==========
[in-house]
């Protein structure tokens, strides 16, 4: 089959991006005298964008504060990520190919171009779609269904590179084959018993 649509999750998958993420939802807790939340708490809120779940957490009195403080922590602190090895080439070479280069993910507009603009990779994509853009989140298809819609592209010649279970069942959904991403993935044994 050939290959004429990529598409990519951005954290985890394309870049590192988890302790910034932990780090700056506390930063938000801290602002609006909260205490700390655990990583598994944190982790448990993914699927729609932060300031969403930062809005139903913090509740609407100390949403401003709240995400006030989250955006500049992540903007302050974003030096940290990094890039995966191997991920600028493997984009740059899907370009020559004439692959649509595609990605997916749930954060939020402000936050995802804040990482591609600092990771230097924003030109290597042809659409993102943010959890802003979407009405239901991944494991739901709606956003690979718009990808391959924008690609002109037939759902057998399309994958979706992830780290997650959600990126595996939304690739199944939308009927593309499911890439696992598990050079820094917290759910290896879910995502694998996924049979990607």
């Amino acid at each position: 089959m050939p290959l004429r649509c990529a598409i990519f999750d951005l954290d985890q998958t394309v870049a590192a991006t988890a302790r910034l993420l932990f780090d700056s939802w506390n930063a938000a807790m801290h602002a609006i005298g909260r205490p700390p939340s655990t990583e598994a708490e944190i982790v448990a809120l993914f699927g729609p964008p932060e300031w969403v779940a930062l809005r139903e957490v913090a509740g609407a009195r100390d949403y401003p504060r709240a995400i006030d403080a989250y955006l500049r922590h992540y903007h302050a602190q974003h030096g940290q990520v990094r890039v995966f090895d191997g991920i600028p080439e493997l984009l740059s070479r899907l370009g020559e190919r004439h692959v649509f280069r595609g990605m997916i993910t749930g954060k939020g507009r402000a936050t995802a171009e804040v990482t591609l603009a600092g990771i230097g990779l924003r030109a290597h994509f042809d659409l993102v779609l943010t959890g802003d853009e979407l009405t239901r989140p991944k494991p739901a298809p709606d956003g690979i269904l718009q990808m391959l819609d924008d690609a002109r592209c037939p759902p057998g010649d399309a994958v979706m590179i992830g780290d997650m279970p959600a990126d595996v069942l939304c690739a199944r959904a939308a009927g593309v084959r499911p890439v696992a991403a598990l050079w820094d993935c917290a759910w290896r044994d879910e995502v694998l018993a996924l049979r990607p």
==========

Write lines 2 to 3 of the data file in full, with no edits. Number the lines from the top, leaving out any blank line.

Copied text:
């Protein structure tokens, strides 16, 4: 089959991006005298964008504060990520190919171009779609269904590179084959018993 649509999750998958993420939802807790939340708490809120779940957490009195403080922590602190090895080439070479280069993910507009603009990779994509853009989140298809819609592209010649279970069942959904991403993935044994 050939290959004429990529598409990519951005954290985890394309870049590192988890302790910034932990780090700056506390930063938000801290602002609006909260205490700390655990990583598994944190982790448990993914699927729609932060300031969403930062809005139903913090509740609407100390949403401003709240995400006030989250955006500049992540903007302050974003030096940290990094890039995966191997991920600028493997984009740059899907370009020559004439692959649509595609990605997916749930954060939020402000936050995802804040990482591609600092990771230097924003030109290597042809659409993102943010959890802003979407009405239901991944494991739901709606956003690979718009990808391959924008690609002109037939759902057998399309994958979706992830780290997650959600990126595996939304690739199944939308009927593309499911890439696992598990050079820094917290759910290896879910995502694998996924049979990607």
């Amino acid at each position: 089959m050939p290959l004429r649509c990529a598409i990519f999750d951005l954290d985890q998958t394309v870049a590192a991006t988890a302790r910034l993420l932990f780090d700056s939802w506390n930063a938000a807790m801290h602002a609006i005298g909260r205490p700390p939340s655990t990583e598994a708490e944190i982790v448990a809120l993914f699927g729609p964008p932060e300031w969403v779940a930062l809005r139903e957490v913090a509740g609407a009195r100390d949403y401003p504060r709240a995400i006030d403080a989250y955006l500049r922590h992540y903007h302050a602190q974003h030096g940290q990520v990094r890039v995966f090895d191997g991920i600028p080439e493997l984009l740059s070479r899907l370009g020559e190919r004439h692959v649509f280069r595609g990605m997916i993910t749930g954060k939020g507009r402000a936050t995802a171009e804040v990482t591609l603009a600092g990771i230097g990779l924003r030109a290597h994509f042809d659409l993102v779609l943010t959890g802003d853009e979407l009405t239901r989140p991944k494991p739901a298809p709606d956003g690979i269904l718009q990808m391959l819609d924008d690609a002109r592209c037939p759902p057998g010649d399309a994958v979706m590179i992830g780290d997650m279970p959600a990126d595996v069942l939304c690739a199944r959904a939308a009927g593309v084959r499911p890439v696992a991403a598990l050079w820094d993935c917290a759910w290896r044994d879910e995502v694998l018993a996924l049979r990607p």